BCI anticipates rising defaults to impact private credit market

BCI expects rising defaults to drive out "tourist investors" from the $1.7tn private credit market

BCI anticipates rising defaults to impact private credit market

British Columbia Investment Management Corp. (BCI) expects rising defaults in the coming months to push “tourist investors” out of the $1.7tn private credit market, according to Bloomberg.   

Executive Vice President Daniel Garant, who is also global head of public markets, stated, “Some of these tourist investors expect private debt to be a bit like it was for the last five years, which is high single-digit or low double-digit returns with not a lot of risk or very few defaults. That’s a bit of an artificial environment, so we think we’re going to go back to something which is more normal.”   

Managing $215bn in net assets, the pension fund joins others in urging caution in the growing private-credit industry. Although the market thrived last year as banks reduced lending, many executives predict tougher times ahead.  

JPMorgan Chase & Co. CEO Jamie Dimon recently warned of potential problems in private credit, saying, “there could be hell to pay.” Canadian investment manager Ninepoint Partners has temporarily suspended cash distributions in three of its private credit funds due to a liquidity crunch.   

Garant predicts defaults will rise, although the timing remains uncertain.   

Higher for Longer   

Garant noted the strong US economy may not justify multiple rate cuts this year, expecting a scenario of “higher for longer” interest rates. The Bank of Canada and European Central Bank recently cut interest rates, but the latter did not signal further cuts.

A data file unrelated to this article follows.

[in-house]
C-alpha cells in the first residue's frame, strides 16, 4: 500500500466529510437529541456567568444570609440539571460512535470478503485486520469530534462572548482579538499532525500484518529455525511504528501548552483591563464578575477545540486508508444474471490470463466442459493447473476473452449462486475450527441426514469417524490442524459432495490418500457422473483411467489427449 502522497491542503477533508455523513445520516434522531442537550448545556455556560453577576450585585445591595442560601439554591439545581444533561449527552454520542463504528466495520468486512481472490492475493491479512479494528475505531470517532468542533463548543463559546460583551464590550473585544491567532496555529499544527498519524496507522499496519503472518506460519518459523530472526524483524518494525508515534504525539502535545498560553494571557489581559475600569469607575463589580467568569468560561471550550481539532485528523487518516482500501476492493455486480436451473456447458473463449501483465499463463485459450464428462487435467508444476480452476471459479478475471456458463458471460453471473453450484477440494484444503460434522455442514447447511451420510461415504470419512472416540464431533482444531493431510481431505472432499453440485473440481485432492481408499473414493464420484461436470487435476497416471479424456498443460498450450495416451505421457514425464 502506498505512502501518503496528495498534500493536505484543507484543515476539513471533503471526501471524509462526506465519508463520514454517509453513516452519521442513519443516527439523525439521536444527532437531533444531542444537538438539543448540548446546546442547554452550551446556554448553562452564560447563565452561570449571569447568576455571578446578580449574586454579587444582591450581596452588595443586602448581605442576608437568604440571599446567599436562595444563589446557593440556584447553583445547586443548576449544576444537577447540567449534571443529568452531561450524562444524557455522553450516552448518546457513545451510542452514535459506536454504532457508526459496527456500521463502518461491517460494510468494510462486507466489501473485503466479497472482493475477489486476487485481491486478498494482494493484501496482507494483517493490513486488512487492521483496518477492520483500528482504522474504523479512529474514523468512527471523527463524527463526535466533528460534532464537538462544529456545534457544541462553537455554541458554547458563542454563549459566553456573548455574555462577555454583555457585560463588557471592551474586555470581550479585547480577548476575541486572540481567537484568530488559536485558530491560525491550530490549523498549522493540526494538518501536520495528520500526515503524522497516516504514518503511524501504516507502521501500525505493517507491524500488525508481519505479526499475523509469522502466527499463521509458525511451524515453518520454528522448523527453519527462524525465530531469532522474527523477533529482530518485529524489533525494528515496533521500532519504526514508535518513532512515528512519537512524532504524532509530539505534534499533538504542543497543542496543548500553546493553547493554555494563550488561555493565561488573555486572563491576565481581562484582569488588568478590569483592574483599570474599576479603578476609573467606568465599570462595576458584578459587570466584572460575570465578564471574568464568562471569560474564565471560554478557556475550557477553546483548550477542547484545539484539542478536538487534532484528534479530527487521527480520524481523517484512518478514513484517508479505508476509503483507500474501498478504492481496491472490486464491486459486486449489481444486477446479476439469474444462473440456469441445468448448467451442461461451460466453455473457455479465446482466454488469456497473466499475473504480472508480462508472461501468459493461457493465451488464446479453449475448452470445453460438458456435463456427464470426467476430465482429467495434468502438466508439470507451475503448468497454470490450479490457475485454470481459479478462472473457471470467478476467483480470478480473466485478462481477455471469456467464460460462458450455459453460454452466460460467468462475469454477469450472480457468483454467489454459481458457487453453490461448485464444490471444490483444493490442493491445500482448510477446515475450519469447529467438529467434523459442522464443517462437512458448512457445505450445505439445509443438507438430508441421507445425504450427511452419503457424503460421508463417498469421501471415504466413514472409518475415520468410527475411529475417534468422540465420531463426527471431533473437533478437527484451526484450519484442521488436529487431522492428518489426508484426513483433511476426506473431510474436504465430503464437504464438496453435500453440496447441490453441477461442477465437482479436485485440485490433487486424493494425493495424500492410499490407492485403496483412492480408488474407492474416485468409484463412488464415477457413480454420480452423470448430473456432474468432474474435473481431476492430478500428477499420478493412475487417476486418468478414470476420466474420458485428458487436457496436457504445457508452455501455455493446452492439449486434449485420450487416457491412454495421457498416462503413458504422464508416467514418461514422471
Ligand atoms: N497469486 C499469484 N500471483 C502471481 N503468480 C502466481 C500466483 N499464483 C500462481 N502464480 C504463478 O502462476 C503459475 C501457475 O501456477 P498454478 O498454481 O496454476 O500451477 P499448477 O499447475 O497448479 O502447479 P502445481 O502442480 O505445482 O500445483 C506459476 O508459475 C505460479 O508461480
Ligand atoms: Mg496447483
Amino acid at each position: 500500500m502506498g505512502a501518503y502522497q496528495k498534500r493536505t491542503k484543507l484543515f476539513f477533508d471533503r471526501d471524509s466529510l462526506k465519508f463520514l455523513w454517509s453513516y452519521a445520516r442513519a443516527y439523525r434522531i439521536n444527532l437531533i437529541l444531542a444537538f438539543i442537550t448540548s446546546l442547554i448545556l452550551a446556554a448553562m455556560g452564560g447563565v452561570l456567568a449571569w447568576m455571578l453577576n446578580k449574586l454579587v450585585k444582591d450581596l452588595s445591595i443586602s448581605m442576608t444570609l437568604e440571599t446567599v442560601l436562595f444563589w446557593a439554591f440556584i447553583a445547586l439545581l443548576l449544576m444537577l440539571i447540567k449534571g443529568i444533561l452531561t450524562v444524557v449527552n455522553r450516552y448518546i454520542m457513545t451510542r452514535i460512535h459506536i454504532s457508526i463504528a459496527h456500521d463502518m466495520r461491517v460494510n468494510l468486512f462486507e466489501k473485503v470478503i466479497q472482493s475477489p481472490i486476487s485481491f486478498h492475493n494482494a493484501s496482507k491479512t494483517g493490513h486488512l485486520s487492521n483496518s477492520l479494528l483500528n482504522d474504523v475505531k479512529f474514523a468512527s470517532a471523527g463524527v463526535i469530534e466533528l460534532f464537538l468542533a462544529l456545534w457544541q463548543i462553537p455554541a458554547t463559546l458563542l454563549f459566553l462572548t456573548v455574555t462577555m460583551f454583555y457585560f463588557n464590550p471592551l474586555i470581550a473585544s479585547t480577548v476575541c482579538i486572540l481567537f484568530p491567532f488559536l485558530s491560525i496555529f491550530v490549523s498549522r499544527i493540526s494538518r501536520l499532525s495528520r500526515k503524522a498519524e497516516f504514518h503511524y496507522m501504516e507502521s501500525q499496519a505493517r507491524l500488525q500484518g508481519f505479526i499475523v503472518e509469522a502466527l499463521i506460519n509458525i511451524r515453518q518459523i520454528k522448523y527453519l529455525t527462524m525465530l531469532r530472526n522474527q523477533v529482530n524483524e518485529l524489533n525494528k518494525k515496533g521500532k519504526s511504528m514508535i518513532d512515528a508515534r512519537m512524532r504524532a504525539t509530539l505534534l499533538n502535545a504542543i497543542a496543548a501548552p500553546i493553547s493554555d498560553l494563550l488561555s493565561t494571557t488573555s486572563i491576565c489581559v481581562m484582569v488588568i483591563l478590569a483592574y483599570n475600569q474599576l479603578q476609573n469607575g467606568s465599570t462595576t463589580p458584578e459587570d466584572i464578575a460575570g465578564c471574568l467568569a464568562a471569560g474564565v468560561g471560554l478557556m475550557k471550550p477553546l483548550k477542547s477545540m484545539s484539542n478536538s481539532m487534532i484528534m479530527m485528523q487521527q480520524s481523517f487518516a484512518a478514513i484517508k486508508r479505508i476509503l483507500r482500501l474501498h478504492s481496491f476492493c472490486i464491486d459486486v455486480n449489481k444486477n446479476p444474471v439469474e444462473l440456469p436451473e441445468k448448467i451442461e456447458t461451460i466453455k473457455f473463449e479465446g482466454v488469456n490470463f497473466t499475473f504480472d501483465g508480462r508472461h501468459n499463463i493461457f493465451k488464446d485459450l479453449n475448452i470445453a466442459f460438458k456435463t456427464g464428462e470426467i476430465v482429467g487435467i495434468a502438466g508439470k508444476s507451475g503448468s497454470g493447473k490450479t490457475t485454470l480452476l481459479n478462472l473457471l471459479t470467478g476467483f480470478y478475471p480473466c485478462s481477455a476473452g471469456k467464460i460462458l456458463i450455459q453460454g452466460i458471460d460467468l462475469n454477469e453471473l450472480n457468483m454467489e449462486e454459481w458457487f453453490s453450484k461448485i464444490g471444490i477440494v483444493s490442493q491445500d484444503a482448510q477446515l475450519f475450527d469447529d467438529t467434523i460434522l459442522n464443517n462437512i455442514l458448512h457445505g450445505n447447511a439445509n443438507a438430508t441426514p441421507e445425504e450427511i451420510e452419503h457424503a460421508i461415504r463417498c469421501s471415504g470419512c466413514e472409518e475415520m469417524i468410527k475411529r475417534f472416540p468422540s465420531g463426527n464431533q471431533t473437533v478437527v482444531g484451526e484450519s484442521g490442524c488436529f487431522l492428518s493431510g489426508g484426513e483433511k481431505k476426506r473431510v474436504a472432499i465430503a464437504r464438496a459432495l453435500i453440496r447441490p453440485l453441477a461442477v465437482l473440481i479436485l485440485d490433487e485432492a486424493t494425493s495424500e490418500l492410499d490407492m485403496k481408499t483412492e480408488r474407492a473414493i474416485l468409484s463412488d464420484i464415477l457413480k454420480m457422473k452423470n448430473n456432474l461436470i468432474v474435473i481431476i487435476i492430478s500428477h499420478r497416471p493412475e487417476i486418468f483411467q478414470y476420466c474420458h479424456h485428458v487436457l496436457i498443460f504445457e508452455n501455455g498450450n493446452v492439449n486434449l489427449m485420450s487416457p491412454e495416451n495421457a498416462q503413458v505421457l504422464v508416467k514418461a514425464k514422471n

The Federal Reserve may not start easing until later this year, if at all in 2024, following a Bureau of Labor Statistics report showing accelerated US job growth and wages in May.   

Higher borrowing costs and a persistent price gap between buyers and sellers have led to a decline in dealmaking over the past two years. Garant noted private equity firms will need to work harder on portfolio companies to generate returns.  

This deal drought has also pressured private debt, with fewer deals getting financed despite substantial capital flow.   

In 2022, BCI experienced its strongest year in private debt deployment due to favourable credit spreads. While still allocating to private debt, the pension fund is now more selective because of the capital flow.   

As of the fiscal year ended March 2023, BCI, based in Victoria, British Columbia, had $13.5bn invested in private debt, representing 6.3 percent of its total assets.